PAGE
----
Having assessment information will greatly enhance the understanding of personal style and personality characteristic of the coachee.  For example, the DiSC, a popular leadership assessment tool, identifies several behavioral styles.  If a coachee is very direct, the coach can be more direct and focus on goals and strategies.  If, on the other hand, the coachee is highly sensitive to feedback and needs to feel appreciated, the coach’s approach may be to acknowledge the coachee’s contributions and approach feedback in a more supportive way. In either case, the coach needs to acknowledge individual differences and incorporate them into the coaching dialogue.

You raise another challenge in leadership.  How does a leader/coach get buy-in to company goals when people are so different?  While individuals are unique, this does not mean they cannot agree on goals.  Each individual has a role to play in the overall plan for reaching organizational goals.  The leader has the responsibility to make sure individuals are doing their part to contribute to the organizational goals.

This may sound complex, but it really isn’t.  The paradigm is straight-forward.  If a leader/coach is clear on the overall goal and all are on board with it, the role of the leader will be to oversee individual goal progress and the integration of individual goals into the overall goal.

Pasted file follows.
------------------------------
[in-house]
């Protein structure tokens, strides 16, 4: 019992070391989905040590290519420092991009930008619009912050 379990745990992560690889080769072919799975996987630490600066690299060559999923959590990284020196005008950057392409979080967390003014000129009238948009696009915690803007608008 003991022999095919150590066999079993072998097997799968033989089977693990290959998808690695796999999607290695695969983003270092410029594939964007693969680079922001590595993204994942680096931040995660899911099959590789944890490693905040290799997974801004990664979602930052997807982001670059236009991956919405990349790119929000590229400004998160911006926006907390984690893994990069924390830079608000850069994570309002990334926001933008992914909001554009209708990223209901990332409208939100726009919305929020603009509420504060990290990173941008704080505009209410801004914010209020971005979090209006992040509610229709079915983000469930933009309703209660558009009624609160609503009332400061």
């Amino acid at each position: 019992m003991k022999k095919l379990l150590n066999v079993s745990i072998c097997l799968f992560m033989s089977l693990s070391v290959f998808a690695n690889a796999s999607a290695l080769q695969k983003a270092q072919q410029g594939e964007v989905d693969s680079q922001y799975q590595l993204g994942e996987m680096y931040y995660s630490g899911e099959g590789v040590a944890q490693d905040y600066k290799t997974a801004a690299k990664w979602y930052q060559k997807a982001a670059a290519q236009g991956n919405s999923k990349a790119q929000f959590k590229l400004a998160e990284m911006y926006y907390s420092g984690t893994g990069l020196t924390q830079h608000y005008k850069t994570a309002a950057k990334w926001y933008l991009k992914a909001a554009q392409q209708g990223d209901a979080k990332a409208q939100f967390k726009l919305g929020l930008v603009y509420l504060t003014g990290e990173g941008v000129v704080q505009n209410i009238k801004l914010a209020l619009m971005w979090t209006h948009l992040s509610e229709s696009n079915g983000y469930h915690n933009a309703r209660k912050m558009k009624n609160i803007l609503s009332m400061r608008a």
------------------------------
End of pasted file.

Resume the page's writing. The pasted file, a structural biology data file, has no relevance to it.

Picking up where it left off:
In summary, leaders need to be coaches.  Leader/coaches need to understand individual differences. These differences will determine the best way to coach each individual.  This, in turn will help create individual goal attainment.  The result of individual goal attainment should lead to overall goal attainment for the leader/coach’s business unit.

Dear Coach Alan,

 To maximize a team’s performance, does a leader manage a team by leading the group or manage each individual on the team? Can you motivate a team in its entirety? Or does coaching take place on the individual level in order to have a motivated team?

Jim C

Your question goes right to the heart of leadership, Jim.  I will begin by differentiating between two very important leadership interventions.  The first is team building.  The goal of the leader of a team is to find a common purpose and to align team members toward goal accomplishment.  I like to call this an investment in “the 3Cs”: communication, coordination, and collaboration. These are the processes that enable a team to become cohesive–armed and dangerous to the competition. The second intervention is individual coaching.  Coaching is about helping individuals aspire to their highest potential through goal setting, creating constructive tension toward accomplishing the goal, leveraging assets, and managing liabilities.  Many methodologies are available for a coach to use to facilitate positive change in a coachee.